secret God says. I accept you for who you are and I love you for who
you are...Just remember acceptance is the key and I am ready to accept anyone when they are ready to be accepted..." (sent to me from Jonah in a text message)

As Jonah and I discussed Mom's impending death, one thing we theorized is that free agency being the eternal principle that it is there is no reason to necessarily doubt that Mom had choice in exactly when she might depart this mortal existence and maybe she wasn't ready or was afraid or was concerned about leaving us or whatever.  I also came to realize that Mom wasn't in pain or suffering that we could tell (in fact, one of the clearest and most audible things she said was "no" when Jonah asked her if she was in pain) and so why should I be in such a hurry to let her go.  Yes, it was hard to watch her slowly die, but I realized that wanting her to die more quickly was more about alleviating my suffering than hers, and once I accepted that I decided to just cherish every moment I still had with her, no matter how painful it might be for me.

During much of the time Mom was dying, we would let Harold come in and see Mom.  The first time he came, Mom was still conscious enough to recognize him and seemed very happy to see him.  He asked if he could give her a kiss and she agreed.

The second time Harold visited, Mom was unresponsive and he asked if he could kiss her, but she couldn't give permission, so he didn't.

The third time Mom was unconscious, his visit was very short, and I told Harold he could go ahead and kiss her.  He was very grateful.

Mom and Harold meant a lot to one another, and even though we all believe Mom and Dad are reunited now and that Dad is Mom's eternal mate, the fact remains that Harold and Mom made each other very, very happy these last couple of months.  Mom's demeanor was such a happy and vibrant one and much of that was due to Harold.

I think my brother, in particular, seemed a bit put out by Harold's visits and that perhaps Harold was overstaying his welcome and taking time away from the family.  Harold's first visit, in particular, was quite long and extended.  I even think perhaps my brother was a little jealous of Mom's relationship with Harold.

When I say what I'm about to say, I am not judging or condemning my brother.  I truly think he has done the best he knew how to do during these past few years in dealing with Mom, but the fact is that of the four of Mom's children, he probably spent the least amount of time with her.  He always had work or church or family obligations and just didn't seem to have time to visit with Mom the way my sisters and I did.  Certainly he visited with her and helped her, but I wondered now that Mom was dying if perhaps he was realizing the lost time he could have had with Mom.  Maybe my brother has no regrets; I'll never know - my brother isn't too vocal about his feelings nor does he wear his heart on his sleeve the way perhaps my older sister and I do.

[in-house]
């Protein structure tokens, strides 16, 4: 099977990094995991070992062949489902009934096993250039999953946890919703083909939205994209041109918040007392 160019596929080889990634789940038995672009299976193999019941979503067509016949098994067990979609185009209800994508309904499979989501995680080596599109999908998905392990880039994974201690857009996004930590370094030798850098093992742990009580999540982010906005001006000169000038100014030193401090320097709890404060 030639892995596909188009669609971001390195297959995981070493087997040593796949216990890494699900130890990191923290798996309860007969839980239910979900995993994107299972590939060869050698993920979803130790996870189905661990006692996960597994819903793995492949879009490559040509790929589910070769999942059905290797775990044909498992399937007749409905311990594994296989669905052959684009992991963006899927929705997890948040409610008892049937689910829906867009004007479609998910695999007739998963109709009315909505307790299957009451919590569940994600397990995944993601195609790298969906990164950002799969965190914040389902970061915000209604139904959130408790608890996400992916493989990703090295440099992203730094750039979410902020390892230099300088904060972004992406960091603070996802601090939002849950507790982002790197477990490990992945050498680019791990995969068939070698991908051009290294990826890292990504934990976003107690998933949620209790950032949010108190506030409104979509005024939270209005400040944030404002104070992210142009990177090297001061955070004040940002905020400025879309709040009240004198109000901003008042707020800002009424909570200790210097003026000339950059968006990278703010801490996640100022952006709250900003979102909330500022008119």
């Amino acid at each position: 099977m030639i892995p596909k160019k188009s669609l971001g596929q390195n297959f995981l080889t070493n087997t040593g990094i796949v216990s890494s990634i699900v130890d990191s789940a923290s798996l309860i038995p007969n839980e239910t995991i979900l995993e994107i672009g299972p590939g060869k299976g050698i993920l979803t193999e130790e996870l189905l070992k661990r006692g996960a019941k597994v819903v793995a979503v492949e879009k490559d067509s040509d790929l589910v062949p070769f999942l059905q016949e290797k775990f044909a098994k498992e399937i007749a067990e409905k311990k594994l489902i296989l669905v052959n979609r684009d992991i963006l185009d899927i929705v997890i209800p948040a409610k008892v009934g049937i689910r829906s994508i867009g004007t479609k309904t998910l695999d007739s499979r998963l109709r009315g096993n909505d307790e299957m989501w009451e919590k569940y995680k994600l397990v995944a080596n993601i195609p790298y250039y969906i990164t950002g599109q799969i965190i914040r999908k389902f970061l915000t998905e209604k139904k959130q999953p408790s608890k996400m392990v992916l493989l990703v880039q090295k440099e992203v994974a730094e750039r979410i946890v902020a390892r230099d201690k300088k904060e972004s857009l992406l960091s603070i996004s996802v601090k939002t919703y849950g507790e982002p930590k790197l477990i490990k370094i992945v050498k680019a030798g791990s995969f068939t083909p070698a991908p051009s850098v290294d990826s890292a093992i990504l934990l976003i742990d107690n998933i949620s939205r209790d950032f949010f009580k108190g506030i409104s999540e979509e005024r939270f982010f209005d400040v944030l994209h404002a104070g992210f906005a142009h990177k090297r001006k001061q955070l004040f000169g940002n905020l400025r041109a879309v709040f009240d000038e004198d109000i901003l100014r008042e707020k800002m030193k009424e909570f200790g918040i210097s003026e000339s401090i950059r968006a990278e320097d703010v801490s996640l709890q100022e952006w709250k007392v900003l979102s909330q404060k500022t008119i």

But it's like Jonah said in his text message in another part:

"I look at your Facebook page and saw Harold and mom
picture...and yes I too hear the same stories over and over from you as Harold
heard from mom but not once have I left you .. I have sent all of you a
special someone like that ..Harold once again I tell you loved and
accepted mom for who every bit of who she is .like I do you .acceptance
is the you accept death for what it is or do you fear it..."

I know all of us at one time or another got impatient with Mom's memory loss and hearing the same thing over and over.  I eventually reached a place where it no longer mattered.  My phone conversations with Mom these last few months rarely varied.  It was the same conversation over and over; but I didn't care; I was just happy to talk with my mom.

Harold accepted Mom for exactly who she was and not only listened to her repeat the same things over and over again, but delighted in it.  Just like our Father in Heaven, who hears us pray and ask for the same things over and over, Harold didn't say, "I'm sick of this; you're wearing me out."  He accepted and loved Mom just for who she was...and he made her very happy and she, him.  Her death was very hard on him, and I felt he deserved just as much time to mourn her as anyone, whether he knew her as long as we did or not.

I did try to make sure my brother got some alone time with Mom because I think he needed it, but I just hope he doesn't live with regret of missing time with her.  I think my brother really made an effort to be with Mom while she was dying, but I sometimes don't feel he made that effort when she was living.  Again, no judgment or condemnation; just an observation.

A really fascinating thing happened on Sunday night.  We had thought Mom was going to die soon due to her irregular breathing and rapid heartbeat.  She hadn't eaten anything in several days, and although we tried, she wasn't taking much water.  Her lips were chapped, although we tried to keep them moist.  Her potassium levels were very high, which meant her heart could give out.  Her kidneys had shut down.  Her oxygen level was 71, and they had told us the 60s was where to expect death. 

For much of her dying period, I had played old standards because Mom loved that kind of music, and it was funny how so many of the songs started to take on double meanings under the circumstances.  "They Can't Take That Away from Me" made me think that even though Mom was dying, her influence really couldn't be taken away; "Que Sera Sera" - what will be, will be; "Unforgettable" - that's what Mom was and is; the "Sentimental Journey" Mom would soon be taking; "I'll Be Seeing You" - knowing that soon everything would remind me of Mom; "Embraceable You" - one of Mom's very favorites (and what Jonah will be singing at her services).